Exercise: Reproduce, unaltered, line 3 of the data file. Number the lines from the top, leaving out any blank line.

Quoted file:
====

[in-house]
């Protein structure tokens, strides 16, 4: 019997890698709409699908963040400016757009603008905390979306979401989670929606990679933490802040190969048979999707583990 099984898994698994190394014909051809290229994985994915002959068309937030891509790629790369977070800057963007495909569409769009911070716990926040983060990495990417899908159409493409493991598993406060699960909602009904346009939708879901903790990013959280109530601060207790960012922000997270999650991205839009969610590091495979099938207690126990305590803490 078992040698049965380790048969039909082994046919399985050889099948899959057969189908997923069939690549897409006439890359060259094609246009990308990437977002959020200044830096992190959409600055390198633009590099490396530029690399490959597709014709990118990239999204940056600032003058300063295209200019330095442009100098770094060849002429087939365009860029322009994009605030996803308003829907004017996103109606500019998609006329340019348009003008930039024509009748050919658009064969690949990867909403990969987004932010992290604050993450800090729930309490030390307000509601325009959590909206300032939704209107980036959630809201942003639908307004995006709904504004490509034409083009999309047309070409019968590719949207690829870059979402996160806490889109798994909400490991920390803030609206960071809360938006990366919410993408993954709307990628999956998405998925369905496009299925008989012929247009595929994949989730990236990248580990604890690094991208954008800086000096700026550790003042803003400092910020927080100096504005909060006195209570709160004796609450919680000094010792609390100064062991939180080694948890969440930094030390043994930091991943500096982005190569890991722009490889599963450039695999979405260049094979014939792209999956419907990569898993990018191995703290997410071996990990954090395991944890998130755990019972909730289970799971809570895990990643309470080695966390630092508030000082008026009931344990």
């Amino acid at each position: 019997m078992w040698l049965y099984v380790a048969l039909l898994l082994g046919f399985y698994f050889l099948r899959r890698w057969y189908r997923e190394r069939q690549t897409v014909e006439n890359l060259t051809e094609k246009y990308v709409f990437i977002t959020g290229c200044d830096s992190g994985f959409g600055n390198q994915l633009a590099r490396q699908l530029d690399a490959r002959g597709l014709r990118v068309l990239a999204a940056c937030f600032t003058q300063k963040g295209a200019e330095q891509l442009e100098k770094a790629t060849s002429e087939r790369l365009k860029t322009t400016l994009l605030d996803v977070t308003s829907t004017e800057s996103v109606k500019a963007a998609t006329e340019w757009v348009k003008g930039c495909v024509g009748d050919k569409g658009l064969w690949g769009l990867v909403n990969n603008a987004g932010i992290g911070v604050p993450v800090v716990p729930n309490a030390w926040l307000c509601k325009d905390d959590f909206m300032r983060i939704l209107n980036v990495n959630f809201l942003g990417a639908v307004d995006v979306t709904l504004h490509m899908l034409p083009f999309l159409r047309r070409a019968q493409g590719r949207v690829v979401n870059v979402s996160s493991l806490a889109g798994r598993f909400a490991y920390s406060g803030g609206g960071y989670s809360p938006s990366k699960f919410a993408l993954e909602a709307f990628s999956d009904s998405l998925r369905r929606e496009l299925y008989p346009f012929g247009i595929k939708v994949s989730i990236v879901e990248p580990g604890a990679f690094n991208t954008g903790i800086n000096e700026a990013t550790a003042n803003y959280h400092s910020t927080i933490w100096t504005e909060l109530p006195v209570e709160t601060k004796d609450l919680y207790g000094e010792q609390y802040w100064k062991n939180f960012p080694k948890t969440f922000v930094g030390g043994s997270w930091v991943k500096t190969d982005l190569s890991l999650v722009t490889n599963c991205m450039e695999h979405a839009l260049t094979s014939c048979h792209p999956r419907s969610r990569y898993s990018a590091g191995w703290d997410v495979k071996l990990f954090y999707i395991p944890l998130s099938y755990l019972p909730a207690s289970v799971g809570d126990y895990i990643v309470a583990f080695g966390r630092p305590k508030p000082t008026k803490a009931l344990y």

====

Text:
């Amino acid at each position: 019997m078992w040698l049965y099984v380790a048969l039909l898994l082994g046919f399985y698994f050889l099948r899959r890698w057969y189908r997923e190394r069939q690549t897409v014909e006439n890359l060259t051809e094609k246009y990308v709409f990437i977002t959020g290229c200044d830096s992190g994985f959409g600055n390198q994915l633009a590099r490396q699908l530029d690399a490959r002959g597709l014709r990118v068309l990239a999204a940056c937030f600032t003058q300063k963040g295209a200019e330095q891509l442009e100098k770094a790629t060849s002429e087939r790369l365009k860029t322009t400016l994009l605030d996803v977070t308003s829907t004017e800057s996103v109606k500019a963007a998609t006329e340019w757009v348009k003008g930039c495909v024509g009748d050919k569409g658009l064969w690949g769009l990867v909403n990969n603008a987004g932010i992290g911070v604050p993450v800090v716990p729930n309490a030390w926040l307000c509601k325009d905390d959590f909206m300032r983060i939704l209107n980036v990495n959630f809201l942003g990417a639908v307004d995006v979306t709904l504004h490509m899908l034409p083009f999309l159409r047309r070409a019968q493409g590719r949207v690829v979401n870059v979402s996160s493991l806490a889109g798994r598993f909400a490991y920390s406060g803030g609206g960071y989670s809360p938006s990366k699960f919410a993408l993954e909602a709307f990628s999956d009904s998405l998925r369905r929606e496009l299925y008989p346009f012929g247009i595929k939708v994949s989730i990236v879901e990248p580990g604890a990679f690094n991208t954008g903790i800086n000096e700026a990013t550790a003042n803003y959280h400092s910020t927080i933490w100096t504005e909060l109530p006195v209570e709160t601060k004796d609450l919680y207790g000094e010792q609390y802040w100064k062991n939180f960012p080694k948890t969440f922000v930094g030390g043994s997270w930091v991943k500096t190969d982005l190569s890991l999650v722009t490889n599963c991205m450039e695999h979405a839009l260049t094979s014939c048979h792209p999956r419907s969610r990569y898993s990018a590091g191995w703290d997410v495979k071996l990990f954090y999707i395991p944890l998130s099938y755990l019972p909730a207690s289970v799971g809570d126990y895990i990643v309470a583990f080695g966390r630092p305590k508030p000082t008026k803490a009931l344990y």